The painters of the end of the fifteenth century who met with the greatest success in solving these problems were Giovanni and Gentile Bellini, Cima da Conegliano, and Carpaccio, and we find each of them enjoyable to the degree that he was in touch with the life of his day. I have already spoken of pageants and of how characteristic they were of the Renaissance, forming as they did a sort of safety-valve for its chief passions. Venice, too, knew the love of glory, and the passion was perhaps only the more intense because it was all dedicated to the State.
There was nothing the Venetians would not do to add to its greatness, glory, and splendour. It was this which led them to make of the city itself that wondrous monument to the love and awe they felt for their Republic, which still rouses more admiration and gives more pleasure than any other one achievement of the art-impulse in man. They were not content to make their city the most beautiful in the world; they performed ceremonies in its honour partaking of all the solemnity of religious rites. Processions and pageants by land and by sea, free from that gross element of improvisation which characterized them elsewhere in Italy, formed no less a part of the functions of the Venetian State than the High Mass in the Catholic Church.
Such a function, with Doge and Senators arrayed in gorgeous costumes no less prescribed than the raiments of ecclesiastics, in the midst of the fairy-like architecture of the Piazza or canals, was the event most eagerly looked forward to, and the one that gave most satisfaction to the Venetian's love of his State, and to his love of splendour, beauty, and gaiety. He would have had them every day if it were possible, and, to make up for their rarity, he loved to have representations of them. So most Venetian pictures of the beginning of the sixteenth century tended to take the form of magnificent processions, if they did not actually represent them.
They are processions in the Piazza, as in Gentile Bellini's 'Corpus Christi' picture, or on the water, as in Carpaccio's picture where St. Ursula leaves her home; or they represent what was a gorgeous but common sight in Venice, the reception or dismissal of ambassadors, as in several pictures of Carpaccio's St. Ursula series; or they show simply a collection of splendidly costumed people in the Piazza, as in Gentile's 'Preaching of St. Mark'. Not only the pleasure-loving Carpaccio, but the austere Cima, as he grew older, turned every biblical and saintly legend into an occasion for the picture of a pageant.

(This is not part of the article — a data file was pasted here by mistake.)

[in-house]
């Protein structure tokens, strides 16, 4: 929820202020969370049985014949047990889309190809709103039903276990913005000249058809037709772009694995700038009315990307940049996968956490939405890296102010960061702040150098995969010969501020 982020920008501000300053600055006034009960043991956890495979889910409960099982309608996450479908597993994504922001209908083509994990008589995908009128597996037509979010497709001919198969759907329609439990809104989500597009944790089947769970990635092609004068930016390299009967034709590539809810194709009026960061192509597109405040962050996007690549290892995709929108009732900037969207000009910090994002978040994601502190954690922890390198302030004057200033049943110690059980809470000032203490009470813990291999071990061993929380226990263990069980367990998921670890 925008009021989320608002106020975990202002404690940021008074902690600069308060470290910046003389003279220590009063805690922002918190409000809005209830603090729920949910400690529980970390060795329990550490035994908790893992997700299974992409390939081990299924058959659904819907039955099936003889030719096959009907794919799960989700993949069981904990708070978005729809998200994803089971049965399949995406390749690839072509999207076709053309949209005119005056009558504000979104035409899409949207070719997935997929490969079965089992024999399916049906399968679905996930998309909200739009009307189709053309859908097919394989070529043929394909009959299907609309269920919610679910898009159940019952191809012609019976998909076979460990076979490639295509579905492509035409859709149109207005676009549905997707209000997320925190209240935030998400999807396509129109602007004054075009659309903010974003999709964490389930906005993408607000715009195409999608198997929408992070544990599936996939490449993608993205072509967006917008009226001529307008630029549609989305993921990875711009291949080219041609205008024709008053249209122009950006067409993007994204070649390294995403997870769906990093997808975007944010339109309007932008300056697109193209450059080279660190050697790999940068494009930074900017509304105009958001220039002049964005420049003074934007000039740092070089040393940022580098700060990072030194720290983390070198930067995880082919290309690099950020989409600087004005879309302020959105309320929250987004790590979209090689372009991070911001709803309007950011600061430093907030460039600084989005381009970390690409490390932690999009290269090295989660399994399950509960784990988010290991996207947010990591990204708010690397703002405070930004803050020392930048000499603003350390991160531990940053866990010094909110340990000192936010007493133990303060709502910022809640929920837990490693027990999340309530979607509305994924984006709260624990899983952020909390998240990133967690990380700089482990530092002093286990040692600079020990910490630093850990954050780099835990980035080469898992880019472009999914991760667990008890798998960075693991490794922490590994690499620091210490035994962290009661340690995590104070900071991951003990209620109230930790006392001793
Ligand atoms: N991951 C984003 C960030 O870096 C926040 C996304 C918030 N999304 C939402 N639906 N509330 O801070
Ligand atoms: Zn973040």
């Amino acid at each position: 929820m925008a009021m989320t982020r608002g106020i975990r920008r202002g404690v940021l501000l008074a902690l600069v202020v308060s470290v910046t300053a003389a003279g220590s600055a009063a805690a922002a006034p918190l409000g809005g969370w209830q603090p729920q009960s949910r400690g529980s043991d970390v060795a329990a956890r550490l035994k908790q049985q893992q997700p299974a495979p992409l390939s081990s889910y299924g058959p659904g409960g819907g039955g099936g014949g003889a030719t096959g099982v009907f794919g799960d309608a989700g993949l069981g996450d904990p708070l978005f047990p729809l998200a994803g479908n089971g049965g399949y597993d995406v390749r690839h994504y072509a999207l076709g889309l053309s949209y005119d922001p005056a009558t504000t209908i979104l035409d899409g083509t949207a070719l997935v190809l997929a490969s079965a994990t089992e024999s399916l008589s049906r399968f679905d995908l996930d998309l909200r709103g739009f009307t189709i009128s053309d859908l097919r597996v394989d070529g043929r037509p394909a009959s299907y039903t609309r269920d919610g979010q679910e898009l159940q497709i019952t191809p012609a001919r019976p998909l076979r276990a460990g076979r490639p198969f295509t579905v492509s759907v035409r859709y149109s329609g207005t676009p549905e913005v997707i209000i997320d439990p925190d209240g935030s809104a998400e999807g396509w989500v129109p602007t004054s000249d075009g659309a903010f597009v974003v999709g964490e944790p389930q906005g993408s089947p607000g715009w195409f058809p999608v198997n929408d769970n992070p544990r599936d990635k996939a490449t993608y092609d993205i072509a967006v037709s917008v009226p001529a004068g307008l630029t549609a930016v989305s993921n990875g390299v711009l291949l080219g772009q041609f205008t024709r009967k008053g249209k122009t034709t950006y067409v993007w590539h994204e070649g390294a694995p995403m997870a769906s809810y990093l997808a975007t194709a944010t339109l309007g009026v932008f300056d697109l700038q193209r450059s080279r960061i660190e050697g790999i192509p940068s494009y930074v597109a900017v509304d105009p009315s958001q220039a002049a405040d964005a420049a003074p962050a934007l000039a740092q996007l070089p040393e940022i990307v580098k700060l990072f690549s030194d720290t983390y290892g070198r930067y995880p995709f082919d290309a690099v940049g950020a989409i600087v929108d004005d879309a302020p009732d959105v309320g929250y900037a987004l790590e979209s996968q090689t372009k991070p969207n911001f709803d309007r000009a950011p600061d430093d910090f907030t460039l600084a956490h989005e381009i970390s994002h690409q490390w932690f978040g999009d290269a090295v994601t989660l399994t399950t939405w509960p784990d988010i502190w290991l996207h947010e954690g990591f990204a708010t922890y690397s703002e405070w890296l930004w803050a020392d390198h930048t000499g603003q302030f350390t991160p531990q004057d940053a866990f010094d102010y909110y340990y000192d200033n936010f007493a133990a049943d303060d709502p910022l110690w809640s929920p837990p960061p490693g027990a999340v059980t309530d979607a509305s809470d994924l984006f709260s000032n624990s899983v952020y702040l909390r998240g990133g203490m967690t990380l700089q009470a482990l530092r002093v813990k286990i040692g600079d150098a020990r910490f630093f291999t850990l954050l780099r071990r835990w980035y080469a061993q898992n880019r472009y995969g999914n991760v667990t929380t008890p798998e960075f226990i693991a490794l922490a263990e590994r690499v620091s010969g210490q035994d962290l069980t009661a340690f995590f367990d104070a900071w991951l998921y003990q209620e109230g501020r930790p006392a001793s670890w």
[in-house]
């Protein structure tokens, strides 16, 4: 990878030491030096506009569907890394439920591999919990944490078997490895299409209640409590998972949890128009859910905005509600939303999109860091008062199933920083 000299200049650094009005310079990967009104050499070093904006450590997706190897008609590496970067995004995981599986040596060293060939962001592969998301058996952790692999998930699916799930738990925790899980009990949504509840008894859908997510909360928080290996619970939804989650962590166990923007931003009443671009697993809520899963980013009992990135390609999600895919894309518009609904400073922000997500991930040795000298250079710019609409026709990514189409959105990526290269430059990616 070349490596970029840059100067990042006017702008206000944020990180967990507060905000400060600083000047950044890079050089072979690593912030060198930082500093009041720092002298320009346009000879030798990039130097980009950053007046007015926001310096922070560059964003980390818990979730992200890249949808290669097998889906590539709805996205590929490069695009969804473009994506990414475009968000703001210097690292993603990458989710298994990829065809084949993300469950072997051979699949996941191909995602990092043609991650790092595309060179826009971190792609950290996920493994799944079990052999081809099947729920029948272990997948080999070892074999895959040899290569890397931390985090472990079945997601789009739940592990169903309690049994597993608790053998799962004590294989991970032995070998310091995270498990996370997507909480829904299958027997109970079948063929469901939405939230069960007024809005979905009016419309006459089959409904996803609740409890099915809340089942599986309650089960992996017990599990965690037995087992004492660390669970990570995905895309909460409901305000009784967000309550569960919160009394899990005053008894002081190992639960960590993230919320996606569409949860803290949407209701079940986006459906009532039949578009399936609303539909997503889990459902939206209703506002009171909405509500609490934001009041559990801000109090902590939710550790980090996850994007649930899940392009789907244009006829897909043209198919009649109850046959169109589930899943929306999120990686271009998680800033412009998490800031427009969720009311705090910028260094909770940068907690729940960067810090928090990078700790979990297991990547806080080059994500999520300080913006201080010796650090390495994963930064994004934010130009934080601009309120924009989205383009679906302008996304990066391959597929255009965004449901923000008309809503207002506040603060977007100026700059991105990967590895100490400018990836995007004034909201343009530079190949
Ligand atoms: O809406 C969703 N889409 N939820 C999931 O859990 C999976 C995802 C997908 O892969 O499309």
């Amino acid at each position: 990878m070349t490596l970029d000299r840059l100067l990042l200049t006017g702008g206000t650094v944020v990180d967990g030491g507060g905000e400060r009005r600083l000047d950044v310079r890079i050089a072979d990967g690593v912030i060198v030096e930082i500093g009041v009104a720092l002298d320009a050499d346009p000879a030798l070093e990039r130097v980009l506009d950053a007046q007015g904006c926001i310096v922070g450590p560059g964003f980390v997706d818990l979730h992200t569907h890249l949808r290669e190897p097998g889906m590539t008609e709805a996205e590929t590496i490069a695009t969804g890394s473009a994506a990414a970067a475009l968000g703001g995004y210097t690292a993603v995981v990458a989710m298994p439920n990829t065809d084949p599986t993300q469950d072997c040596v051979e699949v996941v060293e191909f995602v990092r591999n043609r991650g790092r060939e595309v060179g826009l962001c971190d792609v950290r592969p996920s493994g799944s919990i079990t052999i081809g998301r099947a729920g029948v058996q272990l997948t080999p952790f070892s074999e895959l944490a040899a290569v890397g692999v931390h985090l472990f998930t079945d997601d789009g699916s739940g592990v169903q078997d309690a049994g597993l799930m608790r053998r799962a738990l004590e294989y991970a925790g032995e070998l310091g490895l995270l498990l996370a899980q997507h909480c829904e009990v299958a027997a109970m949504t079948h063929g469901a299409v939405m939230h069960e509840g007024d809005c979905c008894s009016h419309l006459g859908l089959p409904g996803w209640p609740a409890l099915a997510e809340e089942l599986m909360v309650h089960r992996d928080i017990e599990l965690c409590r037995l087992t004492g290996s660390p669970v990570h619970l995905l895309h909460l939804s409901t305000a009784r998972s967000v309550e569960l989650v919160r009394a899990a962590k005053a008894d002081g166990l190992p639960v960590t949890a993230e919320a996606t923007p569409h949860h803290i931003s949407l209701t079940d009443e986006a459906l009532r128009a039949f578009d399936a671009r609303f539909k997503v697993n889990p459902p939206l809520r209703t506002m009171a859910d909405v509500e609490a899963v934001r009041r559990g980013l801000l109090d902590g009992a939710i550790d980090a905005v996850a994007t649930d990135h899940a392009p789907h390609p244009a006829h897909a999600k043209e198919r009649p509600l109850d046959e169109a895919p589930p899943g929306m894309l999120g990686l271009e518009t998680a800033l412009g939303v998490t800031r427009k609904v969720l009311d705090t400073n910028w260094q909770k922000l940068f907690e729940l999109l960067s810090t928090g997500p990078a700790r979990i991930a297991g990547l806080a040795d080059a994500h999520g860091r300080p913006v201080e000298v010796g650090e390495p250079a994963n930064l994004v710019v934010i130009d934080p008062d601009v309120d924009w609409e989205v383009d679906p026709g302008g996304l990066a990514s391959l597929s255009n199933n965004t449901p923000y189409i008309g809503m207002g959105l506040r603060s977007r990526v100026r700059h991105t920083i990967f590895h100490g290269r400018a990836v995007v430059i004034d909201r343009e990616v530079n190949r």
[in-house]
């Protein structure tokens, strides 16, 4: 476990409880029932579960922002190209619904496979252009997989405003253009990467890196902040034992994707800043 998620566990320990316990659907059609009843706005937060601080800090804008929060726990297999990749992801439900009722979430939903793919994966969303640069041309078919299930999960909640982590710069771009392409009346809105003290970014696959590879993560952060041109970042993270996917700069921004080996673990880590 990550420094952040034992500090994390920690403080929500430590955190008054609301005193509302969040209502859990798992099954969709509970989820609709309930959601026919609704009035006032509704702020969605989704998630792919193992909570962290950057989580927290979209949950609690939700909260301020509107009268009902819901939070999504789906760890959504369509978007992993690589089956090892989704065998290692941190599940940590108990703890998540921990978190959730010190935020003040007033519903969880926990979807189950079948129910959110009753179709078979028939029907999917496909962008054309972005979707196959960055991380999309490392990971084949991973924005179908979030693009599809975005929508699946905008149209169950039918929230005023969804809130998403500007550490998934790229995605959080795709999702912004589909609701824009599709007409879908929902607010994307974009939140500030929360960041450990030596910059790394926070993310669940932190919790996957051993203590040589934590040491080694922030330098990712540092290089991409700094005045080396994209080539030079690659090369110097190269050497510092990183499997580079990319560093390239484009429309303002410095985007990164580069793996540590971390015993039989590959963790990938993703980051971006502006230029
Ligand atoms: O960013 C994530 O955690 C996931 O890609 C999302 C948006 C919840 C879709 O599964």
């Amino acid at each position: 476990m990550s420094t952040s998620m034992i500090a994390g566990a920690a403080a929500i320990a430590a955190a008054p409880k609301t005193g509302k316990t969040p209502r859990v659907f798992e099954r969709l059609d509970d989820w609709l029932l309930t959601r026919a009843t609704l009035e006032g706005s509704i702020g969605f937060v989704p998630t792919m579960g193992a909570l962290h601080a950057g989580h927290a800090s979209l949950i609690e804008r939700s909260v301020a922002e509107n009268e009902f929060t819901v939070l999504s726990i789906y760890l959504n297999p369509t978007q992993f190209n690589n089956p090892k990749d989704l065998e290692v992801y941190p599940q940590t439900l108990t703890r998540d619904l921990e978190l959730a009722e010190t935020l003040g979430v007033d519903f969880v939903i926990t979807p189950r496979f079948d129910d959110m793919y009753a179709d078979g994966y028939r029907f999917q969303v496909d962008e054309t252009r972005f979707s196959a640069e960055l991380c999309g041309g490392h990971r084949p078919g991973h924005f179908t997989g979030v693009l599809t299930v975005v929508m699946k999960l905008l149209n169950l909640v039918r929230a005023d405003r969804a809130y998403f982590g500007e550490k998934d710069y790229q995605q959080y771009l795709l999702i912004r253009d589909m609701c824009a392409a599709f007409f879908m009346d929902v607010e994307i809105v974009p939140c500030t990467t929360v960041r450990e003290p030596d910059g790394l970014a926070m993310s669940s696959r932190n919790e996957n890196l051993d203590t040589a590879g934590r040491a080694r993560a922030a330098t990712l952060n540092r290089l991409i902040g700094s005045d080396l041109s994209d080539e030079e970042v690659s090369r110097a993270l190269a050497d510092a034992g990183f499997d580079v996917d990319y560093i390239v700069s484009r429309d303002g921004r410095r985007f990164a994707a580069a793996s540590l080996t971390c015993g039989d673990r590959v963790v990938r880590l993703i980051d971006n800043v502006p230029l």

But there was a further reason for the popularity of such pictures. The decorations which were then being executed by the most reputed masters in the Hall of Great Council in the Doge's Palace, were, by the nature of the subject, required to represent pageants. The Venetian State encouraged painting as did the Church, in order to teach its subjects its own glory in a way that they could understand without being led on to critical inquiry. Venice was not the only city, it is true, that used painting for political purposes; but the frescoes of Lorenzetti at Siena were admonitions to govern in accordance with the Catechism, while the pictures in the Great Hall of the Doge's Palace were of a nature to remind the Venetians of their glory and also of their state policy.
These mural paintings represented such subjects as the Doge bringing about a reconciliation between the Pope and the Emperor Barbarossa, an event which marked the first entry of Venice into the field of Continental politics, and typified as well its unchanging policy, which was to gain its own ends by keeping a balance of power between the allies of the Pope and the allies of his opponents. The first edition, so to speak, of these works had been executed at the end of the fourteenth century and in the beginning of the fifteenth. Towards the end of that century it no longer satisfied the new feeling for reality and beauty, and thus had ceased to serve its purpose, which was to glorify the State. The Bellini, Alvise Vivarini, and Carpaccio were employed to make a second rendering of the very same subjects, and this gave the Venetians ample opportunity for finding out how much they liked pageant pictures.
It is curious to note here that at the same time Florence also commissioned its greatest painters to execute works for its Council Hall, but left them practically free to choose their own subjects. Michelangelo chose for his theme 'The Florentines while Bathing Surprised by the Pisans', and Leonardo 'The Battle of the Standard'. Neither of these was intended in the first place to glorify the Florentine Republic, but rather to give scope to the painter's genius, Michelangelo's for the treatment of the nude, Leonardo's for movement and animation. Each, having given scope to his peculiar talents in his cartoon, had no further interest, and neither of the undertakings was ever completed. Nor do we hear that the Florentine councillors enjoyed the cartoons, which were instantly snatched up by students who turned the hall containing them into an academy.
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